Last edited by TheEmissary; 01-29-2008 at 08:31 PM.. Reason: sp
 
Old 01-29-2008, 08:41 PM
 
Location: Steele Creek area, Charlotte
672 posts, read 1,646,939 times
Reputation: 119
[quote=TheEmissary;2666380]
Quote:
Originally Posted by nkjaws View Post

Well, being from the Paterson/Totowa area and older (55) I'm probably more inured to life's little exigencies than you are. I still am confused about the whole concept of neighborhoods in Charlotte. Development names seem to figure more prominantly sometimes, than the town or city you are in. At least in NJ, you could count on areas to be bad or good - Newark vs Harding Township or Bedminster, for example. Here the lines are blurred. I knew that Myers Park and Ballantyne were good places, but even Paterson has some homes in the Eastside for $1,000,000 +, so I always thought that even the more upscale places in Charlotte may be too close for comfort when it comes to crime. It seems the NJ model of "safe suburbia" does not apply to the Charlotte area. We were used to the "ring concept" of the farther you got from a city with it being the "hub", each concentric ring that got further away from the hub city had less crime and better schools. In Charlotte, there appear to be islands of prosperity and poverty that nearly touch each other.
Maybe it's because Charlotte is so big and new - it is still trying to "meld" into a very large American city! I'm not sure what the future holds for Charlotte. I just hope that whatever that is - it evolves into something that the great majority of the people in the area can live with!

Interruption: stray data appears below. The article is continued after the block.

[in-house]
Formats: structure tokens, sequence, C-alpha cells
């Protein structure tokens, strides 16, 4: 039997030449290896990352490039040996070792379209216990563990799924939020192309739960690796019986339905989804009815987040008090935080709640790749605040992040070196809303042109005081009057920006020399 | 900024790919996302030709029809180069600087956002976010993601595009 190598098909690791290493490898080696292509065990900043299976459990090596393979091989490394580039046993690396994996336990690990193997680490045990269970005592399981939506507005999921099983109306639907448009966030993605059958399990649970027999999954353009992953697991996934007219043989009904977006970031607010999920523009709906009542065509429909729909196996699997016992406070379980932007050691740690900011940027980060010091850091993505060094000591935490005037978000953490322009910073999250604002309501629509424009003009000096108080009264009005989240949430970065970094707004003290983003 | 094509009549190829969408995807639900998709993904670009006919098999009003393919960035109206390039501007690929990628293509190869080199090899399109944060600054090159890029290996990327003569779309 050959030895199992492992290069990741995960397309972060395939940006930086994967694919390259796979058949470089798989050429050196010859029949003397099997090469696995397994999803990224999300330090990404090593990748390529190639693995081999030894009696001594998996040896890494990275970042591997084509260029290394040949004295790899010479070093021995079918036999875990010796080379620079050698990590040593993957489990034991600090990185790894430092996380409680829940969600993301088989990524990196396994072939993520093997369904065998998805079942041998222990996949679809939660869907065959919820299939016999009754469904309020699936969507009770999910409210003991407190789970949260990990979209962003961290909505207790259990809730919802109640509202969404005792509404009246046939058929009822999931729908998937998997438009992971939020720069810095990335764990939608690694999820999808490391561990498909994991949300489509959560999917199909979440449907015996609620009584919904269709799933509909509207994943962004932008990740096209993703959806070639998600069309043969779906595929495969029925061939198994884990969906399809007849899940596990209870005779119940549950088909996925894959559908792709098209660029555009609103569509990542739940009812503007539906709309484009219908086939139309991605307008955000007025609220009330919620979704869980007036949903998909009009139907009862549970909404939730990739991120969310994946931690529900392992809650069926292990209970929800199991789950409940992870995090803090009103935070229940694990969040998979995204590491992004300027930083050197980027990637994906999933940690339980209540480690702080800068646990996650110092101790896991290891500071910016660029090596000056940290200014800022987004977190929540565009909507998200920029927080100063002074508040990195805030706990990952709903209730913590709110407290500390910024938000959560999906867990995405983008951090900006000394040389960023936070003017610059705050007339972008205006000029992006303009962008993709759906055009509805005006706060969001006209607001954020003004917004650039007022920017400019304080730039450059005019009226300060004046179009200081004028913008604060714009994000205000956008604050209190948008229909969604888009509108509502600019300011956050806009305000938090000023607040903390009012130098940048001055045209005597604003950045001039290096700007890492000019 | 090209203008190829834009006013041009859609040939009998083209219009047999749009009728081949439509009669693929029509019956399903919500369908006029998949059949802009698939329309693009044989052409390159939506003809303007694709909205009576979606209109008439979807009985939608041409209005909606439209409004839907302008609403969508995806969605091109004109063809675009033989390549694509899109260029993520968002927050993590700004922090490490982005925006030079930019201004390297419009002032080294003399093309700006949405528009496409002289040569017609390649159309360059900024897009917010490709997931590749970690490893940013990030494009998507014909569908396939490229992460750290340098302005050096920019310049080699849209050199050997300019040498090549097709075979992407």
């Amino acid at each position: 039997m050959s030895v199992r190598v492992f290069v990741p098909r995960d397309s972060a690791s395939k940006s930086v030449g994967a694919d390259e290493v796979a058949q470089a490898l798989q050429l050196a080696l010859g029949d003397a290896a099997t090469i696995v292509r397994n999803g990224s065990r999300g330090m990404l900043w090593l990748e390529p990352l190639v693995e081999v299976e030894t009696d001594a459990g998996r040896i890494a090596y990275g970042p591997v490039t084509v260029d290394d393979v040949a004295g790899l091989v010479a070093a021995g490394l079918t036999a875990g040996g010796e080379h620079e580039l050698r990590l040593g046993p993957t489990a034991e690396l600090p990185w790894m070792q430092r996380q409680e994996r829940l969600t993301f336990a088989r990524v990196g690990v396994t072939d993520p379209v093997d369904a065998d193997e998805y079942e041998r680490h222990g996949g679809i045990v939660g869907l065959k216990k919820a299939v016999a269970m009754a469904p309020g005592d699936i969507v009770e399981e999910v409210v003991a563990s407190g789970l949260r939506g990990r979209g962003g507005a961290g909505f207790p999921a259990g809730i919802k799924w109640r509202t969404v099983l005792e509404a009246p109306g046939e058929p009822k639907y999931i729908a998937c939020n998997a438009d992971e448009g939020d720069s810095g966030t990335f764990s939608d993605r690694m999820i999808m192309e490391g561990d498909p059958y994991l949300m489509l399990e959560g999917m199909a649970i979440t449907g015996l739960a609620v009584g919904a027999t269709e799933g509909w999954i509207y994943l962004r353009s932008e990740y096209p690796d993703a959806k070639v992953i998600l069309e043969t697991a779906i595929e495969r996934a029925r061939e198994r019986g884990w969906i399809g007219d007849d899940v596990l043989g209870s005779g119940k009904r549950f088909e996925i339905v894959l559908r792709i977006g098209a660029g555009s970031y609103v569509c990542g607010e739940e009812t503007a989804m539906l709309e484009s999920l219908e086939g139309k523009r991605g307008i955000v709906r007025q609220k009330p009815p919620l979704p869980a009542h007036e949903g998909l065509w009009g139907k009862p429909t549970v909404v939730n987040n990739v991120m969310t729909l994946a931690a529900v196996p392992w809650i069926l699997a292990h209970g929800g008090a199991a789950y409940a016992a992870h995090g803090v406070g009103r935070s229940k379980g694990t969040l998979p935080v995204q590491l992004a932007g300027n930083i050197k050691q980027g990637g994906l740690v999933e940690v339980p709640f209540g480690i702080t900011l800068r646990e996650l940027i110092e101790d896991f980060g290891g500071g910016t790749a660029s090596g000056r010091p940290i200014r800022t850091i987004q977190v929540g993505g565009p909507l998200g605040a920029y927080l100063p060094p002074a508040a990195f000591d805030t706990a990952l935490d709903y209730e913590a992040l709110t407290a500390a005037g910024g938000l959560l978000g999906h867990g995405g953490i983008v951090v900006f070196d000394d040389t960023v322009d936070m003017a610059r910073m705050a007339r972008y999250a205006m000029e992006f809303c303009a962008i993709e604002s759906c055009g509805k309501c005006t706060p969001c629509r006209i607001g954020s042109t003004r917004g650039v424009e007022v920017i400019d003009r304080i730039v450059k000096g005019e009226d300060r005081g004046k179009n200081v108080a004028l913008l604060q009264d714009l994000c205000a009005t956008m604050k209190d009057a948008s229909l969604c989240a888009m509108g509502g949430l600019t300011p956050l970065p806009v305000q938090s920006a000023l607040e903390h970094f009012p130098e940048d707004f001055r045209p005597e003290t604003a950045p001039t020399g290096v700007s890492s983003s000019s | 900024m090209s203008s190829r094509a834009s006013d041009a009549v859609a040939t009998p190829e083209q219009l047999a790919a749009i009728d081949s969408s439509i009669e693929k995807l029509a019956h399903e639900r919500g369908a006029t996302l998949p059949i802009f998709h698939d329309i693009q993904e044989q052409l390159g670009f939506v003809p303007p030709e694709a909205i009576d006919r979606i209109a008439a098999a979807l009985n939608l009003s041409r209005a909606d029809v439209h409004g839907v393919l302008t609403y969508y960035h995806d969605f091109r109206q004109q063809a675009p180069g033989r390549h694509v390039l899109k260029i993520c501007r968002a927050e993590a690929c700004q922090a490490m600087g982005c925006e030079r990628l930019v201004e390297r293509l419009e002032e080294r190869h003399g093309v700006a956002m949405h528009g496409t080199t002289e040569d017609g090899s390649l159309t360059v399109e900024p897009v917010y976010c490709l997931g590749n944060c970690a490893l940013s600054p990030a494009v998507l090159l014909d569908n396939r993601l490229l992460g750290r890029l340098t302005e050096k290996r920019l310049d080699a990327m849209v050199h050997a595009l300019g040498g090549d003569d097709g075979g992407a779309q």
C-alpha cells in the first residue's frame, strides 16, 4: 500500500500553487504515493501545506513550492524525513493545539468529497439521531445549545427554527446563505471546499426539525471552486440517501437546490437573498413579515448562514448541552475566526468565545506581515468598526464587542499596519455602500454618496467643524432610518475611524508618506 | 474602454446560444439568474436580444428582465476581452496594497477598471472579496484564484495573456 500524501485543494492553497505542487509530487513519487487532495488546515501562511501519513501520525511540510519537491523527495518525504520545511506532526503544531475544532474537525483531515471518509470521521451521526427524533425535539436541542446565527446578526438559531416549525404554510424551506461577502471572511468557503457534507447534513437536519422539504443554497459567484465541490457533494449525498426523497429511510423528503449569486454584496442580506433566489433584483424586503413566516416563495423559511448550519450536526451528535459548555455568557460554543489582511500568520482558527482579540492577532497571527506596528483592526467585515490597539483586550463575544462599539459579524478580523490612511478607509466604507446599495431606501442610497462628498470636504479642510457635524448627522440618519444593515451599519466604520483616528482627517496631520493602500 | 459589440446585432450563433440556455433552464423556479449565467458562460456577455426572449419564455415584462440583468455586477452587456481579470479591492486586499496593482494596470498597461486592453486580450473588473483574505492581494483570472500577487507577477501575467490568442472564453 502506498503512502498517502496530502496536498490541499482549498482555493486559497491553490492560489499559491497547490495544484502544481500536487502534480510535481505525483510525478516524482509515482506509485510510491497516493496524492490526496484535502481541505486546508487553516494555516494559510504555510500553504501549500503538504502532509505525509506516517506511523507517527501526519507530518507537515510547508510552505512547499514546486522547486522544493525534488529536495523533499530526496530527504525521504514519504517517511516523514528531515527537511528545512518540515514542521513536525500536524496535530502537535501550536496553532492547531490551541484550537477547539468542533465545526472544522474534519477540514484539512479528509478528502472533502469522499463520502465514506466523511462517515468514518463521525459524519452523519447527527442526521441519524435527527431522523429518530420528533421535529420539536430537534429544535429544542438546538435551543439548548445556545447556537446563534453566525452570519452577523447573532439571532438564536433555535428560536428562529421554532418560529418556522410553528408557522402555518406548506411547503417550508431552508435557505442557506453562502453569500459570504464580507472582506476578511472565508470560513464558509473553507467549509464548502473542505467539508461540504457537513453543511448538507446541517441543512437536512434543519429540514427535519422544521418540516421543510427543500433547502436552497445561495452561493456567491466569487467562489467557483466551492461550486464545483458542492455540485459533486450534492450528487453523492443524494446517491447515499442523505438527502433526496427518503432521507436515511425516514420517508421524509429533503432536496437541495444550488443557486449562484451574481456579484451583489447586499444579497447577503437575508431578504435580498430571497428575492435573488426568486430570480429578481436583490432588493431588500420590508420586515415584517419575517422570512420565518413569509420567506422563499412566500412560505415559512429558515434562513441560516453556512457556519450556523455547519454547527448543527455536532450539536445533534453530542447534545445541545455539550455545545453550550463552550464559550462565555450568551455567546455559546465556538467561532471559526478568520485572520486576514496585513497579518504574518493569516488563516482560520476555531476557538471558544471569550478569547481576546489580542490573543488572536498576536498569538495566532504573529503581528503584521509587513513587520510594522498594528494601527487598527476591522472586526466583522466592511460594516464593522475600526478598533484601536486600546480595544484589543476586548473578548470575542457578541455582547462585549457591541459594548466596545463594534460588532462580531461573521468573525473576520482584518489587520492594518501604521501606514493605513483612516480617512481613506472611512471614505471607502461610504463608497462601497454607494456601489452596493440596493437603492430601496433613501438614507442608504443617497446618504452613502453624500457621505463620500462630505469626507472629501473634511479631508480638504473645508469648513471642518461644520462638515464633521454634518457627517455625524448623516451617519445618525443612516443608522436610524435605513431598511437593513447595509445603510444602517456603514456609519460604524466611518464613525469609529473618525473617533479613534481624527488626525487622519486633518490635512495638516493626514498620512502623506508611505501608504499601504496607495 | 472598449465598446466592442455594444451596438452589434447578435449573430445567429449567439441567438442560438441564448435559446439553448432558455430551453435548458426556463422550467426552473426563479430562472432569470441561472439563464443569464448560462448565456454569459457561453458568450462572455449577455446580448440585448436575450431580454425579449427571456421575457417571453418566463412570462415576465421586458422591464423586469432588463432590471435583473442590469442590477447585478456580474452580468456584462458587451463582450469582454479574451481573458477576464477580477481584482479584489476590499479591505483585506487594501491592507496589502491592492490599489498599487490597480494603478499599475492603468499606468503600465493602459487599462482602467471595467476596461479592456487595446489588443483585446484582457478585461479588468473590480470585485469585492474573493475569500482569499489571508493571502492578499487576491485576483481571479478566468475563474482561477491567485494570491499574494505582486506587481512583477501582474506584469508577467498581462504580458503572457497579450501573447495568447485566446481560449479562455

All good points. Also worth noting, we lived in 3 other cities all which modeled NJ's "safe suburbia" so coming here was a big shock to us. Maybe Charlotte has grown too fast though at some point one has to wonder, will anyone ever get a grip on the crime here? Or will people begin to move away before the crime problem is dealt with. Seems that some want to sweep it under the rug and say crime is not a problem while the newcomers are left very confused by this b/c we know it's a problem, we see it first hand. I too have noticed the islands of prosperity and poverty bordering one another and that is a bit unsettling to me.
 
Old 01-29-2008, 10:00 PM
 
Location: Noth Caccalacca
5,556 posts, read 6,674,395 times
Reputation: 4851
[quote=nkjaws;2666604]
Quote:
Originally Posted by TheEmissary View Post

All good points. Also worth noting, we lived in 3 other cities all which modeled NJ's "safe suburbia" so coming here was a big shock to us. Maybe Charlotte has grown too fast though at some point one has to wonder, will anyone ever get a grip on the crime here? Or will people begin to move away before the crime problem is dealt with. Seems that some want to sweep it under the rug and say crime is not a problem while the newcomers are left very confused by this b/c we know it's a problem, we see it first hand. I too have noticed the islands of prosperity and poverty bordering one another and that is a bit unsettling to me.
Just finished watching WBTV with a story about two teen-age punks robbing a CiCi's and hitting a patron with brass knuckles. They had a mountain of crime stats and paperwork associated with their never-ending crime spree. I think our astute friend anifani mentioned that there were not enough DA's and prosecutors for Charlotte. I think a tax increase that would enable the hiring of staff for Charlotte's judicial system would be money well spent. They tried interviewing one of the parents who looked too seedy to be on one of those Jerry Springer shows. One of the kid's grandfather said he ought to be locked up. I guess one nice thing about living in the Charlotte area is that you can get your hands on a gun and "blow them away" if necessary, without much repercussions. Can you imagine that in NJ? They would be calling for your arrest for doing that. "Oh the poor kid had a bad life and went to a bad school and had lousy parents" - Yada-Yada. Every excuse possible, except to put the blame on the criminals themselves! Glad I moved!
 
Old 01-30-2008, 10:33 AM
 
Location: State of Being
35,885 posts, read 67,052,657 times
Reputation: 22371
Default NKJaws and Emissary:

If I could be so presumptuous as to jump in here (I have no real knowledge about NJ - some relatives there and that's all I know) - but you mentioned something about the growth of CLT and the strange layout, etc.